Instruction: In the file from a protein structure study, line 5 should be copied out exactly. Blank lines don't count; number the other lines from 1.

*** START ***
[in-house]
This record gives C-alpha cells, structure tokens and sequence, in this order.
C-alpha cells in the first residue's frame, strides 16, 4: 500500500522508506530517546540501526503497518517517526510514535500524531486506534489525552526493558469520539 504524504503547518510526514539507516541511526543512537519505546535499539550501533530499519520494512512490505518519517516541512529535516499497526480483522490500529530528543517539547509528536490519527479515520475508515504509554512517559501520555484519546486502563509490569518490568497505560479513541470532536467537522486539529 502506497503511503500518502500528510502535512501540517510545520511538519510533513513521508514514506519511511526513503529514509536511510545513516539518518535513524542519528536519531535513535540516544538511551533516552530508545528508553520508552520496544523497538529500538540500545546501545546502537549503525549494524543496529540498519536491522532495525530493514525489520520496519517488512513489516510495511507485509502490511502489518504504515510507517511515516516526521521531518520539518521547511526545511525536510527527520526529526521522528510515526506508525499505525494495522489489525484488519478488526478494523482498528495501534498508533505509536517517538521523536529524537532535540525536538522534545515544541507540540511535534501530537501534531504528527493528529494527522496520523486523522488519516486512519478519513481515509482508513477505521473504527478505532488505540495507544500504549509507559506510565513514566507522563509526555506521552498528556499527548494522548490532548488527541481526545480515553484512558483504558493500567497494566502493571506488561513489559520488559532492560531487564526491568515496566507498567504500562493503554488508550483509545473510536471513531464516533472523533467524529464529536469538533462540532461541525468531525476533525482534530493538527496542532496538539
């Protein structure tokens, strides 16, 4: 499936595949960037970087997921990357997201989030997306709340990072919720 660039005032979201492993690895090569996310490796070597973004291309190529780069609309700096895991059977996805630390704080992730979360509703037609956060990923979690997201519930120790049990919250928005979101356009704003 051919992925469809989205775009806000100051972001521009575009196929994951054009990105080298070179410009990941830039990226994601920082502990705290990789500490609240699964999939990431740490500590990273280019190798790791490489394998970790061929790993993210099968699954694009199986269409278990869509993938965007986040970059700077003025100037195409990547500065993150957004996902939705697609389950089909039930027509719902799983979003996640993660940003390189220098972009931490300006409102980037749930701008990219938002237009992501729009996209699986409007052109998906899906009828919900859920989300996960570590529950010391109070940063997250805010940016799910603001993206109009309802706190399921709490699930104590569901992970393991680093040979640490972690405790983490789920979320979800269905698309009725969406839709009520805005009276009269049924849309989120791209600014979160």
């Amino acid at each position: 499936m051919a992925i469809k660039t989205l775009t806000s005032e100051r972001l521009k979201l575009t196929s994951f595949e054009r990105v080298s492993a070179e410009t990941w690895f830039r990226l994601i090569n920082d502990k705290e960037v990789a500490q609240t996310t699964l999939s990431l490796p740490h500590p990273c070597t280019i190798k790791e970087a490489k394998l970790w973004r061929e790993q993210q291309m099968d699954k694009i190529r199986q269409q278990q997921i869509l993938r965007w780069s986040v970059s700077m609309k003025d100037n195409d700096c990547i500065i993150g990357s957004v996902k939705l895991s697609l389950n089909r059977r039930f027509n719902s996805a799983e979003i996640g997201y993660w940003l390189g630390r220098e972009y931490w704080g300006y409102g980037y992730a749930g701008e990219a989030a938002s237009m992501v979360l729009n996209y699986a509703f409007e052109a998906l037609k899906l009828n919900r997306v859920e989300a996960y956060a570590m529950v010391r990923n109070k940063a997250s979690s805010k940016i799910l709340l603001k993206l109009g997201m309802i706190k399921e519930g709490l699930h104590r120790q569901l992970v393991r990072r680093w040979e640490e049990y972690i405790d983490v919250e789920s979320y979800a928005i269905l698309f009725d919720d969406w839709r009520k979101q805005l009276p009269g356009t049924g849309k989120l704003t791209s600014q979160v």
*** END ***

């Amino acid at each position: 499936m051919a992925i469809k660039t989205l775009t806000s005032e100051r972001l521009k979201l575009t196929s994951f595949e054009r990105v080298s492993a070179e410009t990941w690895f830039r990226l994601i090569n920082d502990k705290e960037v990789a500490q609240t996310t699964l999939s990431l490796p740490h500590p990273c070597t280019i190798k790791e970087a490489k394998l970790w973004r061929e790993q993210q291309m099968d699954k694009i190529r199986q269409q278990q997921i869509l993938r965007w780069s986040v970059s700077m609309k003025d100037n195409d700096c990547i500065i993150g990357s957004v996902k939705l895991s697609l389950n089909r059977r039930f027509n719902s996805a799983e979003i996640g997201y993660w940003l390189g630390r220098e972009y931490w704080g300006y409102g980037y992730a749930g701008e990219a989030a938002s237009m992501v979360l729009n996209y699986a509703f409007e052109a998906l037609k899906l009828n919900r997306v859920e989300a996960y956060a570590m529950v010391r990923n109070k940063a997250s979690s805010k940016i799910l709340l603001k993206l109009g997201m309802i706190k399921e519930g709490l699930h104590r120790q569901l992970v393991r990072r680093w040979e640490e049990y972690i405790d983490v919250e789920s979320y979800a928005i269905l698309f009725d919720d969406w839709r009520k979101q805005l009276p009269g356009t049924g849309k989120l704003t791209s600014q979160v």